The Simple Gospel
I have not posted for more than four weeks. I have been on a self-imposed hiatus for a number of reasons.
I’ve been busy with flesh and blood issues of life. I have really not had the luxury of engaging in a lot of high minded reflection. (I’m not really very “high” minded anyway.)
I’ve been grieving. Oh, I’m not grieving because Hillary Clinton lost the election, or because Donald Trump won. I’m grieving that a nation I love so dearly is fully engaged in its own self-destruction. The left will not accept the outcome of the election anymore than the right would have, should it have gone the other way. We have finally achieved the status of a third world political system (Banana Republic) where strong men fight like animals for power and regardless of the victor, the people suffer. I understand that there are many who disagree, believing that Donald Trump and his cabinet are going to set everything right. I am not so sure. This is not a criticism of Trump or his team. I simply believe the brokenness of our nation to be beyond the scope of any politician to repair. I have predicted that the outcome of the 2016 election very well could be civil war. It would appear that it is nearly upon us.
While I normally stand on the conservative side of most issues, I am quite frankly grieved by the general tenor of us all; regardless of our left or right leanings. One side is whining and the other is gloating; and neither is particularly befitting a nation that prides itself in its “exceptionalism.” There is no exceptionalism left; we’re just like everybody else. There aren’t any peacemakers left. Only opponents. When only adversaries remain, war at some level, is all that is left.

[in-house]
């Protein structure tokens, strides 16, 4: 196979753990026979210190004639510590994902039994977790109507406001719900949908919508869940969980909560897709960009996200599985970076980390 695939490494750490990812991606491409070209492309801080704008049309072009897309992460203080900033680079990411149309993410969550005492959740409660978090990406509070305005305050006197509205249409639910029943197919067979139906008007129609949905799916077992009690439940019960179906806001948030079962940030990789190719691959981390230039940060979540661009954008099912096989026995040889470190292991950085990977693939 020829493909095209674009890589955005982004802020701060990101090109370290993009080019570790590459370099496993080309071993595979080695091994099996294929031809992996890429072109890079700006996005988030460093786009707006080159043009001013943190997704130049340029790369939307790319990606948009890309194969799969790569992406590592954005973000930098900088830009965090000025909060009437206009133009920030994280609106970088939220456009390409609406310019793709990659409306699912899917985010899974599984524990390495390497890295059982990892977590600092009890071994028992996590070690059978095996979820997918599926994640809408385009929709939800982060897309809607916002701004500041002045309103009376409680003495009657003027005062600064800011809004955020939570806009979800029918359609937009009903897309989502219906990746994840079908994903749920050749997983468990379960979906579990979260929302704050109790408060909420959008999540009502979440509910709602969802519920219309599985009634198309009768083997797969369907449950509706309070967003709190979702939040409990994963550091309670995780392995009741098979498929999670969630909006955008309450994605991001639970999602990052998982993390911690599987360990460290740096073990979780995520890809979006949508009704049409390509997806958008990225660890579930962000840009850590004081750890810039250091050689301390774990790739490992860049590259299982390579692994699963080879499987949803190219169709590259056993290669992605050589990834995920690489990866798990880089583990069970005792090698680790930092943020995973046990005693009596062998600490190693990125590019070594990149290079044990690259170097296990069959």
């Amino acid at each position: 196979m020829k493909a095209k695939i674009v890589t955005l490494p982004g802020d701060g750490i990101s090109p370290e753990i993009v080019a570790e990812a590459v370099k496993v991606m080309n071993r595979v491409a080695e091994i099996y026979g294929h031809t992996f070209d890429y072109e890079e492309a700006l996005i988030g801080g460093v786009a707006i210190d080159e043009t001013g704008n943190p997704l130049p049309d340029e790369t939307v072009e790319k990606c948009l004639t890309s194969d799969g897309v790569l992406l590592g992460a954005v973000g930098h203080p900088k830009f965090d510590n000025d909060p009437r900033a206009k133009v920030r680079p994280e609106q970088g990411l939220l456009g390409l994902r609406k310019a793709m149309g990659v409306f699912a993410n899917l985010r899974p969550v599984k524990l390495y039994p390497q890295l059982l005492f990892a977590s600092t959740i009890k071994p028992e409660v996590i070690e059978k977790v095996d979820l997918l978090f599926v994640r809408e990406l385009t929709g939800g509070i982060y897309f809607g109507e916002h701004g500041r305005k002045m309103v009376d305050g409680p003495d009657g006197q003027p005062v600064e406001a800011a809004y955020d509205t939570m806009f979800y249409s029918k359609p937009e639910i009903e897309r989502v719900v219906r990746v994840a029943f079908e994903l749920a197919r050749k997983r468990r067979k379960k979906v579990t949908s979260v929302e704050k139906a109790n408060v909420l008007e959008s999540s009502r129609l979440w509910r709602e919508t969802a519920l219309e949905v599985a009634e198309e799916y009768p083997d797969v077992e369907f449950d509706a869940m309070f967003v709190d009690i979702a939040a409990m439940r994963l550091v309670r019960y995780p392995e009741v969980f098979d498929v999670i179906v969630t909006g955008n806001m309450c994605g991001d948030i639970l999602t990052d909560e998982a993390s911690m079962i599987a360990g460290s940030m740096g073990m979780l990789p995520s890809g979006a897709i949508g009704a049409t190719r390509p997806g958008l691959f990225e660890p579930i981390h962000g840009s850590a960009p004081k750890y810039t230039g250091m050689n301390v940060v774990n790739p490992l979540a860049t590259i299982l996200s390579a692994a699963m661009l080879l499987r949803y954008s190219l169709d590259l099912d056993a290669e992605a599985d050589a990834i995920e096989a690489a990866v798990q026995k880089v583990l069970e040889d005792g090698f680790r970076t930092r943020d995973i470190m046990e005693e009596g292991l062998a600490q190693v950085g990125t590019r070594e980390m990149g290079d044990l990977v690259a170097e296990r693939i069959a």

Yet, my heart is most troubled by the fact that while much of the evangelical church has been consumed over the past two years with getting Donald Trump into the White House, the stream of souls pouring into hell remains constant. I live in a small town of less than 18,000 people; many of whom have been overwhelmed by despair. The death rate in our small community from heroin overdose is staggering. It seems like each day EMT’s are sent to rescue more overdose victims; many, too many, don’t survive. Homes are destroyed, children are abandoned or orphaned, Child Services are overwhelmed, shelters are mobbed, soup kitchens and pantries are unable to keep up with the desperate demand.
But, we have our religious freedom.
I am of the very unpopular opinion that the American church has had its religious freedom for over 250 years and we have essentially squandered it. We have built palaces and shopping malls that we call churches, raised up television networks with opulent sets selling the prosperity gospel, convincing gullible souls that God exists to make them rich, and we have consistently bent before public opinion to moderate the gospel so that it is less offensive to sinners and in far too many cases, we have yielded to the perverted demands of the culture and embraced their humanistic theology so as not to incur the wrath of sinners and to keep our tax exempt status.
We need to become intercessors for our communities, for our nation; and intercessors don’t go with the flow. Intercessors stand in the way.